One of the most popular ministers in the new cabinet, Wan is a seasoned professional in the automotive field and enthusiastic proponent of clean technologies. After obtaining a doctorate in engineering from the prestigious Clausthal University of Technology in Germany, he spent almost a decade working at Audi AG’s R&D. He helped develop the Audi A4 and also engrossed himself in fuel cell research.

He returned to Shanghai in late 2000 as head of Tongji University’s research into automobiles powered by electricity or hydrogen cells, and, in 2004, was promoted to the university’s presidency. In 2007, he was named minister of science and technology, the first minister in more than half a century appointed from outside the Chinese Communist Party.

Slow progress

Although China is desperate to steer its swelling coal-fired, oil-guzzling economy toward cleaner technologies, uptake has been glacial. Even so, domestic and foreign manufacturers of EVs have been piling into the sector, believing things will eventually turn around.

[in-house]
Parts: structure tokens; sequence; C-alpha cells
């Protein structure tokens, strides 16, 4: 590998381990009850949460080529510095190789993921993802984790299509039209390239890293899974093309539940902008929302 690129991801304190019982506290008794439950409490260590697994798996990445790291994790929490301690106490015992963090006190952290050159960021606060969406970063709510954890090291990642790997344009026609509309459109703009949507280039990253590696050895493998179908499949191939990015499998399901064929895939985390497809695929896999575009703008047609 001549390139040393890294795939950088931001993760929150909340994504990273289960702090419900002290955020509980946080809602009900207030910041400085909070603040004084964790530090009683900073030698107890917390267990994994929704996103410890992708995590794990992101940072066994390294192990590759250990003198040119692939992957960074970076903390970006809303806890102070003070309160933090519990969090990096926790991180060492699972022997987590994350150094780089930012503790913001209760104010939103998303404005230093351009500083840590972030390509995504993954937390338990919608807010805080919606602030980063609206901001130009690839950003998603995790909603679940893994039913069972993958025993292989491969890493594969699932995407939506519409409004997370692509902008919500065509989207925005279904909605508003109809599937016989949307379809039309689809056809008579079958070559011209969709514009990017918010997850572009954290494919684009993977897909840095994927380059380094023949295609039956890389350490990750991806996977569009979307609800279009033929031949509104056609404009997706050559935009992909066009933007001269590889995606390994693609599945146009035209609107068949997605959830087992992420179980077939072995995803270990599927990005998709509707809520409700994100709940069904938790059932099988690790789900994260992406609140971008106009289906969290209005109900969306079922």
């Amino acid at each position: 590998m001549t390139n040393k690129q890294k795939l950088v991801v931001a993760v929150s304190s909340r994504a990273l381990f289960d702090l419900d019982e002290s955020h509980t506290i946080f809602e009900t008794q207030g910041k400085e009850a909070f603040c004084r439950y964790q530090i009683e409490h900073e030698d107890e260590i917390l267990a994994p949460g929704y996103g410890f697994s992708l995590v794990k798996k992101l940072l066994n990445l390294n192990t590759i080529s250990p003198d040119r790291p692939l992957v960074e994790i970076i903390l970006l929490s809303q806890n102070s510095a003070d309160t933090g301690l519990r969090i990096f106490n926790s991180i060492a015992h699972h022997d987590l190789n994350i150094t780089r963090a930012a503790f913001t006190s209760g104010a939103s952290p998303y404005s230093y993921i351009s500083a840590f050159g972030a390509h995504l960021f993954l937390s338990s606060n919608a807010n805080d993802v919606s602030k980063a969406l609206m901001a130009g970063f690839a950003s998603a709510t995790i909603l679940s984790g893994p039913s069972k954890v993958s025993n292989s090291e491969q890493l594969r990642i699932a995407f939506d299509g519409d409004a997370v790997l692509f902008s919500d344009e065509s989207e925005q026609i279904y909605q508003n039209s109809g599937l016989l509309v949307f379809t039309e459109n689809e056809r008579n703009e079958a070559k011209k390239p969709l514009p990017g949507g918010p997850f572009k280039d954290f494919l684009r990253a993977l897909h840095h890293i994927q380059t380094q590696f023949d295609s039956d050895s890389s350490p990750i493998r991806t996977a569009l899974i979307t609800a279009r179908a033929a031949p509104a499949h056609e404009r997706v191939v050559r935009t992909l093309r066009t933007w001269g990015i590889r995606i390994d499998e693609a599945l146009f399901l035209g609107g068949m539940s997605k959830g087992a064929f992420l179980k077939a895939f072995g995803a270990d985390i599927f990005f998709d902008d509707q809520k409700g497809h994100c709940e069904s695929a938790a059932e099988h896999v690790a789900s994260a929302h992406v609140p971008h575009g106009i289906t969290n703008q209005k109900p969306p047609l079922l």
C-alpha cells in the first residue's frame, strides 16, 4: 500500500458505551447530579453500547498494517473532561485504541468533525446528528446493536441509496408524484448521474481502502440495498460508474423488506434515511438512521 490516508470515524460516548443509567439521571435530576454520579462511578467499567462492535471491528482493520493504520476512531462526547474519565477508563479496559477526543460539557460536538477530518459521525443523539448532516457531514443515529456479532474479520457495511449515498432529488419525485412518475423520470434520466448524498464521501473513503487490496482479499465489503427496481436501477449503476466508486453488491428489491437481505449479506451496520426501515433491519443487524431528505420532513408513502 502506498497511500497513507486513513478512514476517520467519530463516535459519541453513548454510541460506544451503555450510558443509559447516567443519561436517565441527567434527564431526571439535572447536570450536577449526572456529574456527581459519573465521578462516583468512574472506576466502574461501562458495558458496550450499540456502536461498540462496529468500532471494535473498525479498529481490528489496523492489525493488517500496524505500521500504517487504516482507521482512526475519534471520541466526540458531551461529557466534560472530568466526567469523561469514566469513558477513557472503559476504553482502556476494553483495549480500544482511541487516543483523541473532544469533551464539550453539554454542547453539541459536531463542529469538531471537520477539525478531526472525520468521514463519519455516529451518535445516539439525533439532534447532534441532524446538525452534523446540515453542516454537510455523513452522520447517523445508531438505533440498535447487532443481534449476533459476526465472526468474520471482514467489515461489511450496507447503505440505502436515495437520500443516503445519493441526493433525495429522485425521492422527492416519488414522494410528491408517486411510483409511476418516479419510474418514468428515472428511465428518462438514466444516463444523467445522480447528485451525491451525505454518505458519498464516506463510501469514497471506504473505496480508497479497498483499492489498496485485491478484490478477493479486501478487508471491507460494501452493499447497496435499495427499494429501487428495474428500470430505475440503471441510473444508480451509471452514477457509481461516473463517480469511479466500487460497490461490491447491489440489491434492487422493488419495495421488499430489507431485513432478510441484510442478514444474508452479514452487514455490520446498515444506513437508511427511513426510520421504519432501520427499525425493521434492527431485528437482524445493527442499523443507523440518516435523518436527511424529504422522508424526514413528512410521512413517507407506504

Daimler has formed a joint venture with BYD and plans to launch a new electric vehicle, Denza, next year, initially in the Chinese market. More than 200 engineers from Daimler and BYD have teamed up to design and oversee production of this state-of-the-art, four-door luxury sedan.

The Shanghai-based SAIC Motor Corp. Ltd. has launched a series of hybrid and electric cars, while Honda and Toyota have each introduced hybrid automobiles in the Chinese market. And Elon Musk’s Tesla Motors, after opening a service center in Hong Kong, now has plans to unveild a dealership for its premium-class electric sedans in the Chinese capital.